Assessing The Potential For Renewable
Questions and Answers
- What is the purpose of the report?
The purpose of
the report is to identify and evaluate renewable energy resources on
public lands in the west (except Alaska) and various limitations on
access to them. Renewable energy resources addressed in the report
include wind, solar, photovoltaics , biomass, and geothermal.
Ultimately, the BLM will use this information in making decisions on
prioritizing land-use planning activities in order to increase
industry’s development and use of renewable energy resources on public
- Which agencies compiled it?
The Bureau of land
Management (BLM) and the Department of Energy’s National Renewable
Energy Laboratory (NREL) established a partnership to conduct this
assessment of renewable energy resources on BLM-managed lands in the
western United States.
- What are the report's conclusions?
resulted in the following findings:
- Sixty-three planning units in eleven western states have high
potential for power production from one or more renewable energy
- Twenty BLM planning units in seven western states have high
potential for power production from three or more renewable energy
- Why did the BLM/DOE develop this report?
and resulting document were done in response to a task developed from
the President’s National Energy Policy. In June 2001, BLM senior
managers, resource specialists and technical staff developed a series of
initial actions outlining how the Bureau could efficiently and
effectively implement the President’s Policy. Task 22 of this list read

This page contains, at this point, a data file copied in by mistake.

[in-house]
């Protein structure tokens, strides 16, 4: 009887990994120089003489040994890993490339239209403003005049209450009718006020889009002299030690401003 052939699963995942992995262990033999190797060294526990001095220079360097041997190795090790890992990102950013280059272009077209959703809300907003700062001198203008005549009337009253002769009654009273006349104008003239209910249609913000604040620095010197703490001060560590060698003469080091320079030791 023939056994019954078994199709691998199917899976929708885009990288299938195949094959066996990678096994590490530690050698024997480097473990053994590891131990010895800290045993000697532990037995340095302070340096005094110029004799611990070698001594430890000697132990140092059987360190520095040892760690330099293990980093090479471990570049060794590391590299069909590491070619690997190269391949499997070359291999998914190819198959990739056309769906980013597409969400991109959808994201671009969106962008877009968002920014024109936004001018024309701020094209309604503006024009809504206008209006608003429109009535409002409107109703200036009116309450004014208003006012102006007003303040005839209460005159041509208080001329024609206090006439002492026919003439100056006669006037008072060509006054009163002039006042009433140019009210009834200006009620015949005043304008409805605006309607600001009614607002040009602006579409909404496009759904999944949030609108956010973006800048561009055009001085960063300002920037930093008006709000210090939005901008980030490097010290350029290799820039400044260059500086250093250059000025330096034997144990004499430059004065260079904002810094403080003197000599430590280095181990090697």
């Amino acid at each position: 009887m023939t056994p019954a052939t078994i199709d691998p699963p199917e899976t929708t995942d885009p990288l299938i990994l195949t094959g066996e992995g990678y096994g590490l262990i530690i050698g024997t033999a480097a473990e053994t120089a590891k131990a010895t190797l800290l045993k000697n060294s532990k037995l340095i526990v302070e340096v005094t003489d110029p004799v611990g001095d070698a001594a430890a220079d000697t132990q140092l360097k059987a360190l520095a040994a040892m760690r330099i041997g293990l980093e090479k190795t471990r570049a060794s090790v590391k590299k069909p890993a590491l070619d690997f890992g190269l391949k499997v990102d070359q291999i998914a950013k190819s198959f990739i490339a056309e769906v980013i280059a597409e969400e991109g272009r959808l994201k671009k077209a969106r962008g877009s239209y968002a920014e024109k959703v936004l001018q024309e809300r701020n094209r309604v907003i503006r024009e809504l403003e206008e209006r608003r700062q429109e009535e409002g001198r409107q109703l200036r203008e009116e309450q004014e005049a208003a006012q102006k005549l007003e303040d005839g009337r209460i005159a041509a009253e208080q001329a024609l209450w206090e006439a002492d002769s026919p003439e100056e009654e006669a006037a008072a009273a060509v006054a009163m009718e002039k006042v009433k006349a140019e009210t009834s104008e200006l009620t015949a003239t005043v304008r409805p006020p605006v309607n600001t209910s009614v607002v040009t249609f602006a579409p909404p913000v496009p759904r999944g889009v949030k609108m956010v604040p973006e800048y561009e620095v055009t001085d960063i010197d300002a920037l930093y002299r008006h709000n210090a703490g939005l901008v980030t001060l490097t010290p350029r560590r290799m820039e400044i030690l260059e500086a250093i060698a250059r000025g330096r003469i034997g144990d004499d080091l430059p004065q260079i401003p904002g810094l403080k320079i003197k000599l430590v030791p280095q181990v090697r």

as follows: the BLM will evaluate the availability of, and limitations
on, use and access to public lands in order to increase renewable energy
production, such as biomass, water, wind and solar energy. (IB-2001-138)
This task was further defined at the National Conference on
Opportunities to Expand Renewable Energy on Public Lands, Washington,
D.C., November 28, 2001. DOE was charged with “…Assisting the BLM in
preparing a list of highest priority locations for renewable energy
(wind, biomass, geothermal, and solar) using GIS maps. These maps,
developed with specific screening criteria for each resource potential,
will support the revision of future land use plans along with the public
participation process.” (Page 10, White House Report in Response to the
national Energy Policy Recommendations to Increase Renewable Energy
Production on Federal Lands, August 2002)
- How does this report relate to the recent EPCA
The EPCA report addresses non-renewable (oil and
gas) resources /reserves on Federal lands, and was requested by
Congress. The NREL/BLM report deals only with renewable energy